Tags: suburban | poor | united | states | urban

More Poor People Now Live in US Suburbs Than Cities

Monday, 20 May 2013 01:40 PM


A    A   |
   Email Us   |
   Print   |
   Forward Article  |
  Copy Shortlink

The number of people living in poverty in U.S. suburbs surpassed the number of poor in cities over the past decade, driven by strong growth in overall suburban populations, according to an analysis released on Monday.

The change is posing a challenge to some traditional U.S. approaches to fighting poverty, which were aimed primarily at poverty in urban settings, the Brookings Institution study found.

The number of poor people living in suburbs rose 64 percent between 2000 and 2011, reaching 16.4 million, it showed. The number of poor people living in urban areas increased 29 percent to 13.4 million.

"Despite the fact that 'poverty in America' still conjures images of inner-city slums, the suburbanization of poverty has redrawn the contemporary American landscape," authors Elizabeth Kneebone and Alan Berube wrote in "Confronting Suburban Poverty in America."

Editor's Note: 22 Hidden Taxes and Fees Set to Hit You With Obamacare. Read the Guide to Protect Yourself.

In urban areas, 22 percent of residents lived below the poverty line in 2011, compared with 12 percent in suburban areas.

The study cited several reasons for the change, including the shift to the suburbs of poor people seeking affordable housing or pushed out by gentrification.

Housing vouchers and jobs also propelled poor people to the suburbs. More people in suburbs slid into poverty as manufacturing jobs disappeared, the authors said.

Poverty poses distinctive problems in suburban areas, where weak public transportation systems can limit access to jobs for residents without cars, the study found.

Social services are patchier and less developed in suburbs than in urban areas. Suburban schools are strained by trying to meet the needs of the fast-growing number of low-income students, the study said.

Many U.S. anti-poverty programs are based on the 1960s "War on Poverty," which focused on poor urban neighborhoods. The federal government spends $82 billion a year on more than 80 programs, with most centered on improving the physical and economic environment in poor urban areas, the study said.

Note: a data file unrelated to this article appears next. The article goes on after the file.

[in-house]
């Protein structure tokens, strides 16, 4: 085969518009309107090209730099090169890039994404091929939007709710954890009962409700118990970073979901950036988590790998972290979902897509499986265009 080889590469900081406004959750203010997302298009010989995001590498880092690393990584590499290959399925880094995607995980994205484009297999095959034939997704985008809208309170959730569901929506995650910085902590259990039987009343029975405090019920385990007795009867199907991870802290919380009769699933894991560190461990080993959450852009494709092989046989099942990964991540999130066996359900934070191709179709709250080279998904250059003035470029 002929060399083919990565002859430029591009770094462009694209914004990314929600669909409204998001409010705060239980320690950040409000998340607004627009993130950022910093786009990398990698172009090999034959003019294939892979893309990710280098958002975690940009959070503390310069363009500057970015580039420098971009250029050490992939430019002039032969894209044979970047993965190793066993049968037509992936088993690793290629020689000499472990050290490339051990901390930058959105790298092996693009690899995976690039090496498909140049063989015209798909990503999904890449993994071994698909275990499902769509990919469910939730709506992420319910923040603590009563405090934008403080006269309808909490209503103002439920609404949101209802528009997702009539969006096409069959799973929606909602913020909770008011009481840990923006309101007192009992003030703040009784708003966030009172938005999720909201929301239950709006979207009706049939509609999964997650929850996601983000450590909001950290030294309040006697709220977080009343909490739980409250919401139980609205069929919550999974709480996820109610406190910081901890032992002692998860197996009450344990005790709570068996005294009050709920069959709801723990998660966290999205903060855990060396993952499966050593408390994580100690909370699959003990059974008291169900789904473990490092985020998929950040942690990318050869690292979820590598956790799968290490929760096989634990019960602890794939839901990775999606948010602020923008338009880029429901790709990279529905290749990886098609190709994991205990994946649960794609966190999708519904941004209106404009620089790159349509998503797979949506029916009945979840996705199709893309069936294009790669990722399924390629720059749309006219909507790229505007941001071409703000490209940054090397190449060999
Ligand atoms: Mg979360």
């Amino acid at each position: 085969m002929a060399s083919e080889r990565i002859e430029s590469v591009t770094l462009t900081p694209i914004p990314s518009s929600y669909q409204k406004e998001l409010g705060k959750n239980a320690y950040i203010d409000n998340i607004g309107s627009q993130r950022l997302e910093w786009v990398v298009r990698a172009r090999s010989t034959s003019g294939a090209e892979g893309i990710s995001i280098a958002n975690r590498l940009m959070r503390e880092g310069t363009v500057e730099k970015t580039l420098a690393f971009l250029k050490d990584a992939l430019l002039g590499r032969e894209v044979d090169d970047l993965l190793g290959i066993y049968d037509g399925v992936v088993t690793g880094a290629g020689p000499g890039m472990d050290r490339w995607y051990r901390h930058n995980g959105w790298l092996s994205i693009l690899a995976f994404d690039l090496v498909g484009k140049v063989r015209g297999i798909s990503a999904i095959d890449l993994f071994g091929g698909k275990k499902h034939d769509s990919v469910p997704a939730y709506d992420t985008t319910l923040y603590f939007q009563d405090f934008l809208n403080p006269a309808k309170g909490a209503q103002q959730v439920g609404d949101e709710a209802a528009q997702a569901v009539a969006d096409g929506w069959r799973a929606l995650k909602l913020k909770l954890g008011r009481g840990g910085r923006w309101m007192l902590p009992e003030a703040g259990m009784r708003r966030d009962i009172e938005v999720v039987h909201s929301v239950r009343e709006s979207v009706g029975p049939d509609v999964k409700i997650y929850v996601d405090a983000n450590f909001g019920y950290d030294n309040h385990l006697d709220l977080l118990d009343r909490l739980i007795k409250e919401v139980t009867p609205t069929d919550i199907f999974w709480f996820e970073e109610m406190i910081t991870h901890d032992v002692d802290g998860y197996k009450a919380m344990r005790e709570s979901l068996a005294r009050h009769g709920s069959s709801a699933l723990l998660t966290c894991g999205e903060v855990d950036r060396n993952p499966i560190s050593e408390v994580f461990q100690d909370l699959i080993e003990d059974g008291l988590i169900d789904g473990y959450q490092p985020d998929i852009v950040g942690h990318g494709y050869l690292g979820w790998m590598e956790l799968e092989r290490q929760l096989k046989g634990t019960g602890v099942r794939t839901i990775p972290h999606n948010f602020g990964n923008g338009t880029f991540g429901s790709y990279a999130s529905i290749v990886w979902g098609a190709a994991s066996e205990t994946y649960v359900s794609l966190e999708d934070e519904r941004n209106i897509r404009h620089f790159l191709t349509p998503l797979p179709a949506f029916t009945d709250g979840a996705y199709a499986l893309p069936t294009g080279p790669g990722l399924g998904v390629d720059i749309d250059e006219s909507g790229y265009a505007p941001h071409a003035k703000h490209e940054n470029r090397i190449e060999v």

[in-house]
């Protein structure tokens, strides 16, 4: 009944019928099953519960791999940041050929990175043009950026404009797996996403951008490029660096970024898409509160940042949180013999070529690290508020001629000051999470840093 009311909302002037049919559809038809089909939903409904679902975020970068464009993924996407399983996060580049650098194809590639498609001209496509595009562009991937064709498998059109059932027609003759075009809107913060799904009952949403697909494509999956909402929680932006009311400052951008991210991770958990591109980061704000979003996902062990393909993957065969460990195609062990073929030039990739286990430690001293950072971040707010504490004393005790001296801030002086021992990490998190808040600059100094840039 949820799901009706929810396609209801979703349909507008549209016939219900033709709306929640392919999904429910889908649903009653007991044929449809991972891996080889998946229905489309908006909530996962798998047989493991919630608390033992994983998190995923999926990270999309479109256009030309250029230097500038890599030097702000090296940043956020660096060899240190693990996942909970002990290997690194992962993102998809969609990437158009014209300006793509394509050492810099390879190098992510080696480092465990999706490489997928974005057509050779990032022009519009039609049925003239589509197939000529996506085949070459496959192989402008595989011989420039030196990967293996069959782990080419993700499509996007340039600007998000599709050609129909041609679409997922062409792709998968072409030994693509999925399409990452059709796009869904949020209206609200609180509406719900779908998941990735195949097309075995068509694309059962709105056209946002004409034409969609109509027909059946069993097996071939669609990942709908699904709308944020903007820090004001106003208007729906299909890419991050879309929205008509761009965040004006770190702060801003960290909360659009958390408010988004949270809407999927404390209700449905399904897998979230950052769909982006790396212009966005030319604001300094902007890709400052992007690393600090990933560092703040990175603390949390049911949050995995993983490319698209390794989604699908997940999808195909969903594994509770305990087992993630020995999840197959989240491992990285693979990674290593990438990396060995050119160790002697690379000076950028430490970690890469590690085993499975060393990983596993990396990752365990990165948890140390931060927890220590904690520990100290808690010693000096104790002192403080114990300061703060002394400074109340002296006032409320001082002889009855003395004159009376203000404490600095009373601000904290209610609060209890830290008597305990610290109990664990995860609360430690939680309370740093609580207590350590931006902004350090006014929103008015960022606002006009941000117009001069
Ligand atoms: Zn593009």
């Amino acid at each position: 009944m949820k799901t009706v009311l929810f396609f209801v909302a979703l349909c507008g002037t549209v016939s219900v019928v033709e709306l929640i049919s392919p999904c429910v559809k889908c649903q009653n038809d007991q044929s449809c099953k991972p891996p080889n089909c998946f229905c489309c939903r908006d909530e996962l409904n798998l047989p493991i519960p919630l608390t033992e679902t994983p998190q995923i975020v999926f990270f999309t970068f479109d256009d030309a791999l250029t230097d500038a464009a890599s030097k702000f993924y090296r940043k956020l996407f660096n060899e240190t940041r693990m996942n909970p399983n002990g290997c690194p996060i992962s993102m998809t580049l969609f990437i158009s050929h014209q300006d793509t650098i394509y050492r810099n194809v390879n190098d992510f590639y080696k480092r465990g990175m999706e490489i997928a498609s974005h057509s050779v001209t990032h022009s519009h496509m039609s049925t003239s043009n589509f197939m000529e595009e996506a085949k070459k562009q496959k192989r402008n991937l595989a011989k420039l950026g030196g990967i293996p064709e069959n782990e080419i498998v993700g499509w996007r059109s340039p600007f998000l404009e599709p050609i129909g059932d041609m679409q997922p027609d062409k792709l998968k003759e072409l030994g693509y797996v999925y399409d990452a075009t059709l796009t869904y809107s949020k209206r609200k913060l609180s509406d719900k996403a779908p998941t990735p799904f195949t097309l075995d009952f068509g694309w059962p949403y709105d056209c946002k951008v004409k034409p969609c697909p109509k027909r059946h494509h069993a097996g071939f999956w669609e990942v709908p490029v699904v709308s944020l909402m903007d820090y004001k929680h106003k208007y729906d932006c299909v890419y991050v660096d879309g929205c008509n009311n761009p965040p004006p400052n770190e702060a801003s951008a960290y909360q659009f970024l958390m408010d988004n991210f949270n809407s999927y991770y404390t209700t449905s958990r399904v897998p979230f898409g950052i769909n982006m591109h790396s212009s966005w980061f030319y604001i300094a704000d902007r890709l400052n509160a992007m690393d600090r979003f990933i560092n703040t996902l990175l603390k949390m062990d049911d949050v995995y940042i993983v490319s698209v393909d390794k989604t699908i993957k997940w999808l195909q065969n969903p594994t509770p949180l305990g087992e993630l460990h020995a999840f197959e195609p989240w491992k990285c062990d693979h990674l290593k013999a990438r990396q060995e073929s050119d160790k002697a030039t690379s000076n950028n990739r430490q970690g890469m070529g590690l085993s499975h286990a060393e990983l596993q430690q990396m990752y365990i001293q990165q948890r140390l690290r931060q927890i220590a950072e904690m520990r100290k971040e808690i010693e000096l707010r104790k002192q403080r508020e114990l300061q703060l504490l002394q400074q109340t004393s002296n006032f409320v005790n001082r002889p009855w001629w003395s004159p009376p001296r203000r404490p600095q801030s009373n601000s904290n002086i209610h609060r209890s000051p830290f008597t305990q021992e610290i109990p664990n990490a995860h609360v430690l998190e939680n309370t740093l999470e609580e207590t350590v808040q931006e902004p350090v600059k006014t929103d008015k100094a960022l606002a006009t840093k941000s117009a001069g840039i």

"None of these types of programs was built with suburbs in mind," the study found. "Poverty in suburbs tends to spread over larger areas that are a poor fit for neighborhood improvement programs, which often fail to encourage collaboration among fragmented suburban jurisdictions."

© 2014 Thomson/Reuters. All rights reserved.

   Email Us   |
   Print   |
   Forward Article  |
  Copy Shortlink
Around the Web
Join the Newsmax Community
>> Register to share your comments with the community.
>> Login if you are already a member.
blog comments powered by Disqus
Retype Email:
Zip Code:
Hot Topics
Follow Newsmax
Like us
on Facebook
Follow us
on Twitter
Add us
on Google Plus
Around the Web
You May Also Like

Dress Codes: Where Should Schools Set Limits?

Wednesday, 16 Apr 2014 06:42 AM

They're called leggings - popular tight-fitting pants that seem to be the favorite new target of the school dress code.S . . .

Obama Seeks Inmates Worthy of Commutation Power

Wednesday, 16 Apr 2014 06:41 AM

President Barack Obama is looking for convicts worthy of his rarely used power to commute sentences.Obama has directed t . . .

Peter King, Press Corps Irked Over White House Boston Observance

Tuesday, 15 Apr 2014 22:16 PM

The White House press corps was unhappy that it was not allowed access to a moment of silence for Boston Marathon victim . . .

Newsmax, Moneynews, and Independent. American. are registered trademarks of Newsmax Media, Inc. Newsmax TV, NewsmaxWorld, NewsmaxHealth, are trademarks of Newsmax Media, Inc.

America's News Page
©  Newsmax Media, Inc.
All Rights Reserved